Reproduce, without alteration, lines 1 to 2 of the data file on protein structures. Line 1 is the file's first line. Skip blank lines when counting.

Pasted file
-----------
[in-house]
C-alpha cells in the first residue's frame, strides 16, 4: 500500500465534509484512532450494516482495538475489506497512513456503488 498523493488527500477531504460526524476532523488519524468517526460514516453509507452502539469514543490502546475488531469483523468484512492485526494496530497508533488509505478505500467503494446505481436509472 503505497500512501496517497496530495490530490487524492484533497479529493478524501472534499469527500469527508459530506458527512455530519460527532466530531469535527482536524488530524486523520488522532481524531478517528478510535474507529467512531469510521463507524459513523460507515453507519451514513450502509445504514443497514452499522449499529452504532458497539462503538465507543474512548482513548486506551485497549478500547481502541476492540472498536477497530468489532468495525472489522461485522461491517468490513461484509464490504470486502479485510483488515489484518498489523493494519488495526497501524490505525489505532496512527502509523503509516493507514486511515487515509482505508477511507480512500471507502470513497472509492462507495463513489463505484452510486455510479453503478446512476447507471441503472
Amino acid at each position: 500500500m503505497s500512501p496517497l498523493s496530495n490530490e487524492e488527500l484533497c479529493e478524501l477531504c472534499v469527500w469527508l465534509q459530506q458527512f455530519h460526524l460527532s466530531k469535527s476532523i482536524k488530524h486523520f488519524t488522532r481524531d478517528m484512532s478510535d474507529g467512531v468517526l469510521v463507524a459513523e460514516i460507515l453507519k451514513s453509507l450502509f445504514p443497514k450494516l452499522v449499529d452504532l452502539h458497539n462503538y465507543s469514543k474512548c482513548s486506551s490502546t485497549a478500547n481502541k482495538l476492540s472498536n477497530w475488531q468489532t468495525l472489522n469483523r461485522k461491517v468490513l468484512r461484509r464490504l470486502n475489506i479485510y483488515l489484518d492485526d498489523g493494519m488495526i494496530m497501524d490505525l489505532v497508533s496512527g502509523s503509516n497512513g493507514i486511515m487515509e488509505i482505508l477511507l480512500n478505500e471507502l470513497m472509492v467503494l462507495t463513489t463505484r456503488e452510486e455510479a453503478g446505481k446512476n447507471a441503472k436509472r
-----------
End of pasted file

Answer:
[in-house]
C-alpha cells in the first residue's frame, strides 16, 4: 500500500465534509484512532450494516482495538475489506497512513456503488 498523493488527500477531504460526524476532523488519524468517526460514516453509507452502539469514543490502546475488531469483523468484512492485526494496530497508533488509505478505500467503494446505481436509472 503505497500512501496517497496530495490530490487524492484533497479529493478524501472534499469527500469527508459530506458527512455530519460527532466530531469535527482536524488530524486523520488522532481524531478517528478510535474507529467512531469510521463507524459513523460507515453507519451514513450502509445504514443497514452499522449499529452504532458497539462503538465507543474512548482513548486506551485497549478500547481502541476492540472498536477497530468489532468495525472489522461485522461491517468490513461484509464490504470486502479485510483488515489484518498489523493494519488495526497501524490505525489505532496512527502509523503509516493507514486511515487515509482505508477511507480512500471507502470513497472509492462507495463513489463505484452510486455510479453503478446512476447507471441503472